Miami Vice was set against the backdrop of Miami’s fast and furious Reagan Era drug war. Nelson was sporting a cowboy hat, bushy beard, bolo tie, and a poker-faced, thousand-yard-stare, as Jake Pierson. The mysterious Pierson was a rough-hewn retired Texas Ranger, living on a diet of cat food. He helped Crockett and Tubbs took down a Bolivian cocaine kingpin and his goons in a gunfight, taking a bullet in the process too.
Red Headed Stranger (1986)
Red Headed Stranger, which also starred Katharine Ross and Morgan Fairchild, was based on Nelson’s 1975 album of the same name.
In the film, Nelson played Rev. Julian Shay, who traveled to Montana to preach, along with his wife. However, his wife left him for another man, and Julian Shay gunned her down. He then tried to find redemption for his actions.
Willie Nelson co-produced the project with William D. Wittliff, writer, and director of Red Headed Stranger. The original Red Headed Stranger’s director, Sam Peckinpah, left the project due to budget constraints. So the two men had to bankroll the film themselves. Most of the production, which took two months, occurred on Nelson’s Luck, Texas ranch and in other areas in central Texas. Nelson and Wittliff had previously worked together on the films Honeysuckle Rose and Barbarosa.
Wag the Dog (1997)
Willie Nelson starred alongside Dustin Hoffman and Robert De Niro in Wag the Dog. The film is an American political satire black comedy. It featured a spin doctor and a Hollywood producer who fabricated war in Albania to distract voters from a presidential sex scandal.
Willie Nelson portrayed the role of a folk singer named Johnny Dean. As part of the hoax, Dean recorded a song called “Old Shoe.” The song was pressed onto a 78 rpm record, aged prematurely so that the listeners will think it was recorded years ago. It was sent to the Library of Congress to be “found.” Soon enough, several old pairs of shoes started appearing on phone and power lines, signs that the movement is taking hold.
The film was produced in 1997. It was a month before the outbreak of the Lewinsky scandal followed by the bombing of the Al-Shifa pharmaceutical factory in Sudan during the Clinton administration. This prompted the media to draw comparisons between the film and reality.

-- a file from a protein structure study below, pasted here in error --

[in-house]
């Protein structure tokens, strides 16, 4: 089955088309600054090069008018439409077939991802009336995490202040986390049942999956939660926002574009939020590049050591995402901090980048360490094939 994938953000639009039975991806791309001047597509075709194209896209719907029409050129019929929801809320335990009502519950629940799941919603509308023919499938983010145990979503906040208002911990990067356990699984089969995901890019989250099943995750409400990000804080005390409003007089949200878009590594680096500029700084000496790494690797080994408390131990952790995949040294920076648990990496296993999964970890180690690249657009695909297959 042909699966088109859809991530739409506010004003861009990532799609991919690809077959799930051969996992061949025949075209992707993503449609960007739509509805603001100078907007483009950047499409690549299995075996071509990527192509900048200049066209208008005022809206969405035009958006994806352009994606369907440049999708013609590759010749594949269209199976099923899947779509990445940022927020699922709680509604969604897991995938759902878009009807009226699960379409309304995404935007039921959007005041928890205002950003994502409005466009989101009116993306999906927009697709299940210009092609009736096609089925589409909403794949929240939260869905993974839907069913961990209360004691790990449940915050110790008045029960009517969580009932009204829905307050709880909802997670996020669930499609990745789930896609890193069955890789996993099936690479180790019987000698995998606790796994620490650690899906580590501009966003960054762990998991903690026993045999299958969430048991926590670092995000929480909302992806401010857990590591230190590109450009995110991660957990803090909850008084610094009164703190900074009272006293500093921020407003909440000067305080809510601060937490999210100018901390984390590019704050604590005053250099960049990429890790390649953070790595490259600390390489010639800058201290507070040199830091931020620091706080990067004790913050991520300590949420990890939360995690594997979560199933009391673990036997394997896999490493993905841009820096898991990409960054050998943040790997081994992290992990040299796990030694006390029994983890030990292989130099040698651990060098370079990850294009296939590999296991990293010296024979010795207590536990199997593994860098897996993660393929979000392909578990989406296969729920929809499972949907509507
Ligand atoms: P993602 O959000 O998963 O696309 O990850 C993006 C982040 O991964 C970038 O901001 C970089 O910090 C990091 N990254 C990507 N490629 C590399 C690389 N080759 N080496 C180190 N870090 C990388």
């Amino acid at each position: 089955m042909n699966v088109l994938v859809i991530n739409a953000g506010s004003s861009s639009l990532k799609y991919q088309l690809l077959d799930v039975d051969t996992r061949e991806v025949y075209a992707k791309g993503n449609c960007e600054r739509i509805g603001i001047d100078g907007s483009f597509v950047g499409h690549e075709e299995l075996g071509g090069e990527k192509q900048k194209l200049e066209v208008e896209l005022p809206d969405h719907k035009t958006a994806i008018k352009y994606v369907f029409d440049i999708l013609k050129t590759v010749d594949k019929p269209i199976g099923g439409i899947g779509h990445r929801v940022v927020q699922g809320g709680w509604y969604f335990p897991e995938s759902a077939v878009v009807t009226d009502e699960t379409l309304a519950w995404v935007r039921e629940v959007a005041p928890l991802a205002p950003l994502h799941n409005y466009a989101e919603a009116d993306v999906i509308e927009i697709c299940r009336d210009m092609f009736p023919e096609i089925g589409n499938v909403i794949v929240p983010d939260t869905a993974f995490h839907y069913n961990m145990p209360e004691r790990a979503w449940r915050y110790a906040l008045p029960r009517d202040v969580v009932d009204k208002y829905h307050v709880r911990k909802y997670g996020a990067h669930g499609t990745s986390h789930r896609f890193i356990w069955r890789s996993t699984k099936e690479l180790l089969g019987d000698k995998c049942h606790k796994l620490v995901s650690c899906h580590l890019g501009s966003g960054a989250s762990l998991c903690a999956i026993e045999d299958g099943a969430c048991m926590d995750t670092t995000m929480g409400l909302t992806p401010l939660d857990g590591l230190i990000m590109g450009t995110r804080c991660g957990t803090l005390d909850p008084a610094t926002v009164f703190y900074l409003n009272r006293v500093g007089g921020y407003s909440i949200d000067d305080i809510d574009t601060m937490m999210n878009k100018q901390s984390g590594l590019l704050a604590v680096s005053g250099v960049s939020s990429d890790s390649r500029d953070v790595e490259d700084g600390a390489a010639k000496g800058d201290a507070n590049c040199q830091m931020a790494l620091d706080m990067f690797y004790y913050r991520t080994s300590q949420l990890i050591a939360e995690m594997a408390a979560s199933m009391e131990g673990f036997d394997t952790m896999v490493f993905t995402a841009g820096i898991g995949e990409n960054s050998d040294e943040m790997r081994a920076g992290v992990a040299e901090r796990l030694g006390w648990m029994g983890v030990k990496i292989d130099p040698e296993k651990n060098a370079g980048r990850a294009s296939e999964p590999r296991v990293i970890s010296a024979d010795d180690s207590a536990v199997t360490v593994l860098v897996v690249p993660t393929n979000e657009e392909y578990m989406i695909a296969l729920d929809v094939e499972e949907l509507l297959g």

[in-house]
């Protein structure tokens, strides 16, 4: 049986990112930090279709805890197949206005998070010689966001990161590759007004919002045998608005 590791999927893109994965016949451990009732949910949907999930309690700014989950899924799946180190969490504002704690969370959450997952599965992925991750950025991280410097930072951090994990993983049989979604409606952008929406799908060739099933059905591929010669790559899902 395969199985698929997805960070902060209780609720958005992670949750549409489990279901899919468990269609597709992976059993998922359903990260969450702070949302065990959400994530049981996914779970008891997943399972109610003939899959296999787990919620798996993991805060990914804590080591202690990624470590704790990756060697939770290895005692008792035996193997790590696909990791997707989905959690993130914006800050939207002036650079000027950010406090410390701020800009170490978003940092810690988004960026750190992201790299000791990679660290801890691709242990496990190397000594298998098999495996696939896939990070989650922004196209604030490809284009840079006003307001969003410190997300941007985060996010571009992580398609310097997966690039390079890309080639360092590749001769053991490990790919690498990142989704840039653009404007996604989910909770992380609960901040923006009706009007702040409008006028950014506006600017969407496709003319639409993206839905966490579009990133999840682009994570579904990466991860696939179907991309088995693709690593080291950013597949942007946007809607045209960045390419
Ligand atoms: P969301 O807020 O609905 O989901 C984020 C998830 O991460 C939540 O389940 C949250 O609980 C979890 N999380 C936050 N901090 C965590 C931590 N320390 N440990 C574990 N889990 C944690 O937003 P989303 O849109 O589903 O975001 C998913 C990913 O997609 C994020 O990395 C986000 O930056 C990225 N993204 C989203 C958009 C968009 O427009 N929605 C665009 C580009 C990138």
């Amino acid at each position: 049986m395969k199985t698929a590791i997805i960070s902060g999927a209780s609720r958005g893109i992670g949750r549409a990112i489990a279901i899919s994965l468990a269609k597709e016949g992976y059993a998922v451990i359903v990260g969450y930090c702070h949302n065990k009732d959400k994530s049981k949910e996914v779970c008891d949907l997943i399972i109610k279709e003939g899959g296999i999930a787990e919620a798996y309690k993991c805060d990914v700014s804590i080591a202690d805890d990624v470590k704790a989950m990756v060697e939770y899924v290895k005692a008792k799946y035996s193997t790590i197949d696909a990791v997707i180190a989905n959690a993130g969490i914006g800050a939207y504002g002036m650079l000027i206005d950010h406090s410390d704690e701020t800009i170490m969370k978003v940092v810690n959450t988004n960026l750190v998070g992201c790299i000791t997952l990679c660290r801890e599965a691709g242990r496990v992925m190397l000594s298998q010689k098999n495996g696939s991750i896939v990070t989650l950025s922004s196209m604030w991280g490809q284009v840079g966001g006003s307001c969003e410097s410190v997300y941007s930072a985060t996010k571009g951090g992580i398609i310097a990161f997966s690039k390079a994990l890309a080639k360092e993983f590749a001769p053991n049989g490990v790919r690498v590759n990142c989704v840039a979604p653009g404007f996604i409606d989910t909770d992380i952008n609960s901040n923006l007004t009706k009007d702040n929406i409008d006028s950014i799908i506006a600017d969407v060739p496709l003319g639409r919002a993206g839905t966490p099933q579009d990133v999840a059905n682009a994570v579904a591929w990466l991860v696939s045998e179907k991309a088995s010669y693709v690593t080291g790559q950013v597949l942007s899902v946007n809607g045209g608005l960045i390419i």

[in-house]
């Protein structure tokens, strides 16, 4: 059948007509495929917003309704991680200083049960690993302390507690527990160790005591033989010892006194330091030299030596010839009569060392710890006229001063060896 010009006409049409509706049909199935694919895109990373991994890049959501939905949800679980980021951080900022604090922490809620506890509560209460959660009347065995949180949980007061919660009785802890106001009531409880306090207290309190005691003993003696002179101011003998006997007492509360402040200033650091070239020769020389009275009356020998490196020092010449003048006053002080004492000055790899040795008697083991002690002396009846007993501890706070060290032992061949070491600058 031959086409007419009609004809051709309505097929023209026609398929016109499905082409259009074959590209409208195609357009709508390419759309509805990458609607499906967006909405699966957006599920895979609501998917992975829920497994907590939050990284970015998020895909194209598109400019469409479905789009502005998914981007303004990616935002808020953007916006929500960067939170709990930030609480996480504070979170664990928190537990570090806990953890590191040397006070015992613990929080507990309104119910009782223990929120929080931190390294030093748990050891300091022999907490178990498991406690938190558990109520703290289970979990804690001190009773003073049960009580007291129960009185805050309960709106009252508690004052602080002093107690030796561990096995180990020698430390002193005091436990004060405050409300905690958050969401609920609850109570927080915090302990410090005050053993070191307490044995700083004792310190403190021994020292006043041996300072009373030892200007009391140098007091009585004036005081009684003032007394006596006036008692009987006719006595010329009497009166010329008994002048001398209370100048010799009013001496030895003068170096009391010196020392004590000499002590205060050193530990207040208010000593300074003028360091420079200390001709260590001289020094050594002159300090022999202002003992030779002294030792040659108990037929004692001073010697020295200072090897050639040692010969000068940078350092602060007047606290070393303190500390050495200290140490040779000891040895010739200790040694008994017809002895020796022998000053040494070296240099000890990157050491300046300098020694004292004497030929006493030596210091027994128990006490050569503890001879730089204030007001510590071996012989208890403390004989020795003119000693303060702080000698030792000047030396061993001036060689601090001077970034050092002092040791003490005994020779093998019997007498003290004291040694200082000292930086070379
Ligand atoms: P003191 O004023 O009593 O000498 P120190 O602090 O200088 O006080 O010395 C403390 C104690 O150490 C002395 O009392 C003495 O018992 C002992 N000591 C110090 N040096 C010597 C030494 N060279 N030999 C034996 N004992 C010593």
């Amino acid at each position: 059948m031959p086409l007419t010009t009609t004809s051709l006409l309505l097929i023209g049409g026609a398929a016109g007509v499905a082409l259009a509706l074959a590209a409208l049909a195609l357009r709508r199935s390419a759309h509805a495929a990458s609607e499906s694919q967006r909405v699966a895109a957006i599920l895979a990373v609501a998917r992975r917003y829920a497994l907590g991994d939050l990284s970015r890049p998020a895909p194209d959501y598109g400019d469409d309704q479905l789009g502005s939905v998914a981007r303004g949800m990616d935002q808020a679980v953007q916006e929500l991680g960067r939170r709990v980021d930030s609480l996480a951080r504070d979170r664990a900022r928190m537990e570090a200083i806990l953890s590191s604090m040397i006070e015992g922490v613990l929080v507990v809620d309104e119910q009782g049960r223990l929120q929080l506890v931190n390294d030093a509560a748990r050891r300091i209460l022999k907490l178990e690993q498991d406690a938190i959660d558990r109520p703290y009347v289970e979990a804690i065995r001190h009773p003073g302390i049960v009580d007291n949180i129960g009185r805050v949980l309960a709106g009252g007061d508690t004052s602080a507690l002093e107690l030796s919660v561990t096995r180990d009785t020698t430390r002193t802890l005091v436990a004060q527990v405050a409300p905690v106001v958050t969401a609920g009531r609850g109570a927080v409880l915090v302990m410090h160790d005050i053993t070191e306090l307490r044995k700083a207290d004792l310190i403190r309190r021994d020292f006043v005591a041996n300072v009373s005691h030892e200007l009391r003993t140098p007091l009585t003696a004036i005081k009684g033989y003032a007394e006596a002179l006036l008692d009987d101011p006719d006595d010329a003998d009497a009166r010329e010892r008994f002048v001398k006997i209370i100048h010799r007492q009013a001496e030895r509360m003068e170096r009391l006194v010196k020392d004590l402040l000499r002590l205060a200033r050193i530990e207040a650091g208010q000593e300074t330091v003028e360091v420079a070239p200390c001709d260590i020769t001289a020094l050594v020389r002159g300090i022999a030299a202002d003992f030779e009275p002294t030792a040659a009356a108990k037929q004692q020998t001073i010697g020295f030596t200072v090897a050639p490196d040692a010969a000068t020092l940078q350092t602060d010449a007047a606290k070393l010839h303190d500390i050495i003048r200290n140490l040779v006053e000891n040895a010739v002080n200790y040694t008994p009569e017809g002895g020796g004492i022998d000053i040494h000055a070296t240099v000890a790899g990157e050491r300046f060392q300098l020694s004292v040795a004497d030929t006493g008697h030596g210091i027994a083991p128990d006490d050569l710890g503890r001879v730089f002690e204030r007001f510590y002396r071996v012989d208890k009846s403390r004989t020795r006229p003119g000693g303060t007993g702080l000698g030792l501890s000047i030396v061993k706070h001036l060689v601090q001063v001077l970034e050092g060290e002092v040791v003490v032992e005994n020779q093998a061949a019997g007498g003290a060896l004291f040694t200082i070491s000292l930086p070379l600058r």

Half Baked (1998)
Willie Nelson made a brief cameo as a Historian Smoker in Half Baked, and it was a role he was born to play.
He shared a joint with Thurgood and entertained him about the good ol’ days of legally pot smoking in the street. “It wasn’t the thing to do because it was the thing to do, you know? It was the thing to do because it got you high,” the historian said with weed-hazed wisdom. “You cool as shit, mister,” Thurgood replied.
The Simpsons (2000)
Willie Nelson played an integral role in the year 2000 episode of ‘The Simpsons’ called “Behind the Laughter.” It’s a mockumentary of the way VH1 created Behind the Music. After 11 successful years on television, the family could not avoid the trappings of fame and success. Soon, they found themselves jailed, broke, and not speaking to each other.
Nelson put on a phony awards show to bring them all back together, and it worked — or so it seemed.
Willie Nelson appeared in the debut season of USA’s detective comedy Monk. His character was accused of murdering his manager when he discovered that he has been pocketing some of his concert earnings.
With the country star seemingly caught red-handed, it’s up to an unconvinced Monk to clear his name. Nelson absolutely had fun with his role – after all, he was playing himself, and the sly references to Willie’s famous pot smoking are inspired. But what really got fans high was when Nelson sang a solo version of “Blue Eyes Crying in the Rain.”
A Colbert Christmas: The Greatest Gift of All (2008)
The country star traded off his red bandanna into a Lawrence of Arabia headscarf as he appeared on Stephen Colbert’s holiday special.
Though it was just a musical guest shot, Nelson was able to show off his acting chops. He sang the highly irreverent “The Little Dealer Boy” and even squared off with the Christmas-sweatered host.